The source of the original lute tablatures is the Tab Server at Dartmouth College. Used By Permission.

Facsimiles of Ancient Tablature

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Straube, Due Sonate A Liuto Solo (1746) Tablature by Rudolf Straube 
$12.75 - Book 97357
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This manuscript book is a direct facsimile of Straube's 1746 tablature for lute. Technical signs, ornament signs and all aspects of playing this tablature are discussed. Publisher: Chanterelle. Overall Difficulty:  Advanced. 16 pages.

Santiago de Murcia: Resumen de Acompanar La Parte Con La Guitarra
Book 97354 - $31.95 - Out Of Print -

The Resumen de acompanar, printed in 1714, is earlier of the two surviving collections of music for the five course baroque guitar by the Spaniard, Santiago de Murcia. A facsimile of the later manuscript collection of 1732, Passacalles y Obras de guitarra, now in the British Library, has already been published by Chanterelle. These two collections single Murcia out as the most prolific and the most versatile of the Spanish guitarists. Murcia provides a table of the symbols of the Italian guitar alphabet together with the chords they represent written out in tablature, as well as detailed explanations of all symbols in the book. Written in archaic Spanish with English introductions. Publisher: Chanterelle. Overall Difficulty:  Advanced. 144  Pages.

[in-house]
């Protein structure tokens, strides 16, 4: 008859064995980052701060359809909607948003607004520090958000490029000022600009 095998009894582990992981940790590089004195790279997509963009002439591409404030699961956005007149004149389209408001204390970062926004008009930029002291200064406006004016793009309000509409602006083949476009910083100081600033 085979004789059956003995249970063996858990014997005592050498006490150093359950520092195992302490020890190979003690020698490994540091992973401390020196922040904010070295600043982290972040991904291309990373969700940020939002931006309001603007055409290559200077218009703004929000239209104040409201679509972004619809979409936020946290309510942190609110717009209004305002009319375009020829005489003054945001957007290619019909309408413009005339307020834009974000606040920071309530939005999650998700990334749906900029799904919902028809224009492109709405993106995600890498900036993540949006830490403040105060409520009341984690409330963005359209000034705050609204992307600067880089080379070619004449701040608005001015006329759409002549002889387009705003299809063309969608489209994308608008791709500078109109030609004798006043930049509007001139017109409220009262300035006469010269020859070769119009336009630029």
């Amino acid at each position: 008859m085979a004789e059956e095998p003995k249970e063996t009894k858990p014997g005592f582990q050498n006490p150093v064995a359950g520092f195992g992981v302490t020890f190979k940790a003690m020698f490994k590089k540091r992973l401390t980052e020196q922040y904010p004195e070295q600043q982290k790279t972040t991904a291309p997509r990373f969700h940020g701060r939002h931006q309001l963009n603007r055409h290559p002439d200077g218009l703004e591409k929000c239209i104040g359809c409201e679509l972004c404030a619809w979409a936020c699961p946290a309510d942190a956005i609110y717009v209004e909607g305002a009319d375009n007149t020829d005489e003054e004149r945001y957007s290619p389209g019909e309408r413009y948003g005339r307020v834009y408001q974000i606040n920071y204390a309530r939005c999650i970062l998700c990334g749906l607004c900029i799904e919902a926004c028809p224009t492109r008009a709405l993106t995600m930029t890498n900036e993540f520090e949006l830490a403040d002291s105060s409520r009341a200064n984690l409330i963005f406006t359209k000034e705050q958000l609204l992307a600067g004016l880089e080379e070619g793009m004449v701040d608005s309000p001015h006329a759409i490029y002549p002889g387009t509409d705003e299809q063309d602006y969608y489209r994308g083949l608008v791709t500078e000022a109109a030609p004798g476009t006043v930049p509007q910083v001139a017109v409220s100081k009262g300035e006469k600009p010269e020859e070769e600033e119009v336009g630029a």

Simon Gorlier & G. Morlaye: 4 Renaissance Guitar Bks (1551-1553)

Book 97353 - $46.95 - Out of Print -

This facsimile edition is a complete same size photographic reproduction of the only known surviving copies of the guitar tablature books of Simon Gorlier and Guillaume Morlaye. Today the volume containing these 4 books is in the Conton library in Switzerland. These four books offer a full and varied collection of music ranging from excellent fantasias of intabulation of the popular chansons of the day and a wide range of Italian an Frence dance music of grear charm. They are herewith made available, not only to the specialist playing on reconstructions of early instruments, but to the modern guitarist, whose repertoire can be richly enhanced by them. In Spanish with an introduction in English. Publisher: Chanterelle. Overall Difficulty: Advanced. 288 pages.

Another Ancient Guitar Text

Amat: Guitarra Espanola by Joan Carles Amat 
$15.50 - Book 97407
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Fascinating from a historical perspective, here is a facsimile edition of the earliest account on how to play the 5-course guitar in the "rasgado" or strummed style. While the original treatise may have appeared as early as 1596 and was reprinted in various formats throughout the 17th and 18th centuries, the present facsimile edition is of a copy in the Biblioteca Nacional, Madrid, printed in Gerona between 1761 and 1766. Written in archaic Spanish with Amat's "Tractat Breu" in Catalan, a thoughtful English summary is provided.. Contains early chord illustrations, but virtually no music.  Publisher: Chanterelle. Pages: 80